Whistler-mode chorus are electromagnetic waves generated outside the plasmapause boundary when plasma sheet electrons are injected into Earth’s inner magnetosphere, creating temperature-anisotropic electron distributions unstable to wave growth. Wave-particle interactions then lead to acceleration and/or precipitation of radiation belt electrons. While low amplitude chorus (< 10 mV/m) may interact quasi-linearly, recently observed high amplitude chorus whistler waves (up to 400 mV/m) may accelerate electrons to MeV energies in less than a second.
Despite their fundamental role in radiation belt physics, several key properties of chorus waves remain unexplained, in particular their tendency to appear in chains of localized wave packets. Various authors have attributed this packetization to mechanisms such as wave ducting or trapping by density wells/enhancements, lower-hybrid wave interactions, or ponderomotive wave growth. Coincident observations of chorus wave packets and fluctuations in spacecraft potential (interpreted as density fluctuations) have often served as evidence for these processes.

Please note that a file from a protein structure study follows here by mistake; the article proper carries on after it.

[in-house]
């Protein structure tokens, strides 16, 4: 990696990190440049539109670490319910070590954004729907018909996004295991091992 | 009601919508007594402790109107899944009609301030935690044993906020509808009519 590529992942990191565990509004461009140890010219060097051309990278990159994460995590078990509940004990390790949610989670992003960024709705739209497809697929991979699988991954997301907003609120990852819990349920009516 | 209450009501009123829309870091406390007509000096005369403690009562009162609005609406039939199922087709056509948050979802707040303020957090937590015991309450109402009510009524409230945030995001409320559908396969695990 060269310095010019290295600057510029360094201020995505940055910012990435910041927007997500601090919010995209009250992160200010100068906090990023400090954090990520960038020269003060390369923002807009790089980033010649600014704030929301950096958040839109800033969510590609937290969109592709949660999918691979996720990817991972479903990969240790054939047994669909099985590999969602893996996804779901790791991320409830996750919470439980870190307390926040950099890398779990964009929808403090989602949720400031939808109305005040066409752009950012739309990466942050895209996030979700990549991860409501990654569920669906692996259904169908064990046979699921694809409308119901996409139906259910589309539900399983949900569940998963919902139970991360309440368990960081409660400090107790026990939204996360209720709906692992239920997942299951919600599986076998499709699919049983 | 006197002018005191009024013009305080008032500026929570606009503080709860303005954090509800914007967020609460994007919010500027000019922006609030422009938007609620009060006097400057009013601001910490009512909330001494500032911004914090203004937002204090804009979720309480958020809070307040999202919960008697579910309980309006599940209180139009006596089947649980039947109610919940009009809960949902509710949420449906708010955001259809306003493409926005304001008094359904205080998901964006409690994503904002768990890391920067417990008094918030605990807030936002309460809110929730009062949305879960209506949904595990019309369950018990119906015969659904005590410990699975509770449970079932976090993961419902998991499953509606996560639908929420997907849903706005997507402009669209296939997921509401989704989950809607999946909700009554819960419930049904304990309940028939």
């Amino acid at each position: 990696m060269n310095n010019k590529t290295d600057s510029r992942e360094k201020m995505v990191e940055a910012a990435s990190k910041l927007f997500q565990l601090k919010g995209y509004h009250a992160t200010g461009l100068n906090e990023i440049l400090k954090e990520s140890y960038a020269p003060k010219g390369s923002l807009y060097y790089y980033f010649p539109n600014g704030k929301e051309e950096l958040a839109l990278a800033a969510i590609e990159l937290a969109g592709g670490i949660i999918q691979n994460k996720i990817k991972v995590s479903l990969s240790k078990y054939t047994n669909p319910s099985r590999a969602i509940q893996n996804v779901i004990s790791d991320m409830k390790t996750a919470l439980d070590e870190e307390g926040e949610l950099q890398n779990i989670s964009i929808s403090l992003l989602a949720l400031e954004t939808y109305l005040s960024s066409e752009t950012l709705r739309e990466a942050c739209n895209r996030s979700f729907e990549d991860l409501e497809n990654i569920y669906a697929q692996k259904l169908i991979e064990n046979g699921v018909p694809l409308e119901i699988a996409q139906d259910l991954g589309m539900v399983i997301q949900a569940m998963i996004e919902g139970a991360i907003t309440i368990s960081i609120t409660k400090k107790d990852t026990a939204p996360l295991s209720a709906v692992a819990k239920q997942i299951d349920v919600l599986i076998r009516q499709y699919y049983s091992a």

Using Van Allen Probes data, we find that the spacecraft potential fluctuations observed during high amplitude chorus are not due to true density fluctuations, but are instead produced by an enhancement in photoelectron escape caused by the chorus wave electric fields. We present Van Allen Probes data demonstrating this result, supported by laboratory investigations and simulations of spacecraft charging.
This result has far-reaching consequences for the interpretation of spacecraft potential fluctuations as plasma density structure in any environment where high amplitude electric fields are present and photoelectron currents dominate spacecraft charging.